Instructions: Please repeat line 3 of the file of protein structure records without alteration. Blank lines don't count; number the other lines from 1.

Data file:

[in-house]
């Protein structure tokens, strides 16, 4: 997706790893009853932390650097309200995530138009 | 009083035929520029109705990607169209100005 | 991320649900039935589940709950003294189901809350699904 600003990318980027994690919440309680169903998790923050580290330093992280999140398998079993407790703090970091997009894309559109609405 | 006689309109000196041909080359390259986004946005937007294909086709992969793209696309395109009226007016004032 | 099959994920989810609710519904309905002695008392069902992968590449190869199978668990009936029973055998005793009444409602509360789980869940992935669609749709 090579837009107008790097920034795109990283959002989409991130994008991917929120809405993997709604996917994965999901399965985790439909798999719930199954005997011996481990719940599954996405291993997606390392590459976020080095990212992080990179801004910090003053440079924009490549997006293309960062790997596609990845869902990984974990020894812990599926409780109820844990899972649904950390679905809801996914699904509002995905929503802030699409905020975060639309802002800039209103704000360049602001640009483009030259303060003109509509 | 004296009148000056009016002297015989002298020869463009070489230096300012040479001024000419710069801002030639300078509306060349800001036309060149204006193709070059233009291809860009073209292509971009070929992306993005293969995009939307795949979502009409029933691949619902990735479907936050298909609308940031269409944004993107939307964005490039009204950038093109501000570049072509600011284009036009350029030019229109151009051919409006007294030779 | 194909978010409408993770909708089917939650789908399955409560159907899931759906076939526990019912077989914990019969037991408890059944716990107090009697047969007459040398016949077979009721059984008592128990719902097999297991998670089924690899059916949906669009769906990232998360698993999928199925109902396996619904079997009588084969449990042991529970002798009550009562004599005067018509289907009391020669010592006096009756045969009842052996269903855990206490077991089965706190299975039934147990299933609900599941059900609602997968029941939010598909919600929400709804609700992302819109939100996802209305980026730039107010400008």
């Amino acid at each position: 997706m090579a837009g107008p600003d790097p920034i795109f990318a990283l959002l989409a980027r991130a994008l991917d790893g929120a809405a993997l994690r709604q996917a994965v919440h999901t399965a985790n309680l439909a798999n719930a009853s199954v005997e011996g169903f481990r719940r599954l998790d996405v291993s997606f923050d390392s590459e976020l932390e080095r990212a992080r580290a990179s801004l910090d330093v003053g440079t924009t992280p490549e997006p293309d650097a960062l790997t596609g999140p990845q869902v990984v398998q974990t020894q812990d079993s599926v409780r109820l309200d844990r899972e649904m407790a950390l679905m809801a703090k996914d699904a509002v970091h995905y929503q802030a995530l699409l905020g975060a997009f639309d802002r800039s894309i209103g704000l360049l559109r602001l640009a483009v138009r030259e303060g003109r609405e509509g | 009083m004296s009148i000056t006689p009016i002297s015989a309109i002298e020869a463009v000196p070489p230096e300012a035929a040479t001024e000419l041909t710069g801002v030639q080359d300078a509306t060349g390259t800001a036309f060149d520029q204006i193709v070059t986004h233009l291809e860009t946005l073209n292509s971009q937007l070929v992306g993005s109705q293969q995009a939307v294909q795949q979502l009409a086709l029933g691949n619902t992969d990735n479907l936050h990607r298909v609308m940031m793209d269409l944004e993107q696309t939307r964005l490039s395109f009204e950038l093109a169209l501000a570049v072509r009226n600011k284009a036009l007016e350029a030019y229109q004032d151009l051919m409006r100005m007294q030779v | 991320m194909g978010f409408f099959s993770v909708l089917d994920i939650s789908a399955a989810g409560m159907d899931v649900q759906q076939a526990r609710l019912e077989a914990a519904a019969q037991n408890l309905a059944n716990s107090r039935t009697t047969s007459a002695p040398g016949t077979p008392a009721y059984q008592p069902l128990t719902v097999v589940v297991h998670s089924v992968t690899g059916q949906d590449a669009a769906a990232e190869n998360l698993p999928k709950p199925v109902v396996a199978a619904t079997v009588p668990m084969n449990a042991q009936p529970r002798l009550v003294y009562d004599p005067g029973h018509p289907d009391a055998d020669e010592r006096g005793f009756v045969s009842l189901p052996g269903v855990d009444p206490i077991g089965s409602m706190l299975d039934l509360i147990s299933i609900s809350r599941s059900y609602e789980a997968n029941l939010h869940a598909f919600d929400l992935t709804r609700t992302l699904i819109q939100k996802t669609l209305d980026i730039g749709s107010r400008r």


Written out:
């Amino acid at each position: 997706m090579a837009g107008p600003d790097p920034i795109f990318a990283l959002l989409a980027r991130a994008l991917d790893g929120a809405a993997l994690r709604q996917a994965v919440h999901t399965a985790n309680l439909a798999n719930a009853s199954v005997e011996g169903f481990r719940r599954l998790d996405v291993s997606f923050d390392s590459e976020l932390e080095r990212a992080r580290a990179s801004l910090d330093v003053g440079t924009t992280p490549e997006p293309d650097a960062l790997t596609g999140p990845q869902v990984v398998q974990t020894q812990d079993s599926v409780r109820l309200d844990r899972e649904m407790a950390l679905m809801a703090k996914d699904a509002v970091h995905y929503q802030a995530l699409l905020g975060a997009f639309d802002r800039s894309i209103g704000l360049l559109r602001l640009a483009v138009r030259e303060g003109r609405e509509g | 009083m004296s009148i000056t006689p009016i002297s015989a309109i002298e020869a463009v000196p070489p230096e300012a035929a040479t001024e000419l041909t710069g801002v030639q080359d300078a509306t060349g390259t800001a036309f060149d520029q204006i193709v070059t986004h233009l291809e860009t946005l073209n292509s971009q937007l070929v992306g993005s109705q293969q995009a939307v294909q795949q979502l009409a086709l029933g691949n619902t992969d990735n479907l936050h990607r298909v609308m940031m793209d269409l944004e993107q696309t939307r964005l490039s395109f009204e950038l093109a169209l501000a570049v072509r009226n600011k284009a036009l007016e350029a030019y229109q004032d151009l051919m409006r100005m007294q030779v | 991320m194909g978010f409408f099959s993770v909708l089917d994920i939650s789908a399955a989810g409560m159907d899931v649900q759906q076939a526990r609710l019912e077989a914990a519904a019969q037991n408890l309905a059944n716990s107090r039935t009697t047969s007459a002695p040398g016949t077979p008392a009721y059984q008592p069902l128990t719902v097999v589940v297991h998670s089924v992968t690899g059916q949906d590449a669009a769906a990232e190869n998360l698993p999928k709950p199925v109902v396996a199978a619904t079997v009588p668990m084969n449990a042991q009936p529970r002798l009550v003294y009562d004599p005067g029973h018509p289907d009391a055998d020669e010592r006096g005793f009756v045969s009842l189901p052996g269903v855990d009444p206490i077991g089965s409602m706190l299975d039934l509360i147990s299933i609900s809350r599941s059900y609602e789980a997968n029941l939010h869940a598909f919600d929400l992935t709804r609700t992302l699904i819109q939100k996802t669609l209305d980026i730039g749709s107010r400008r």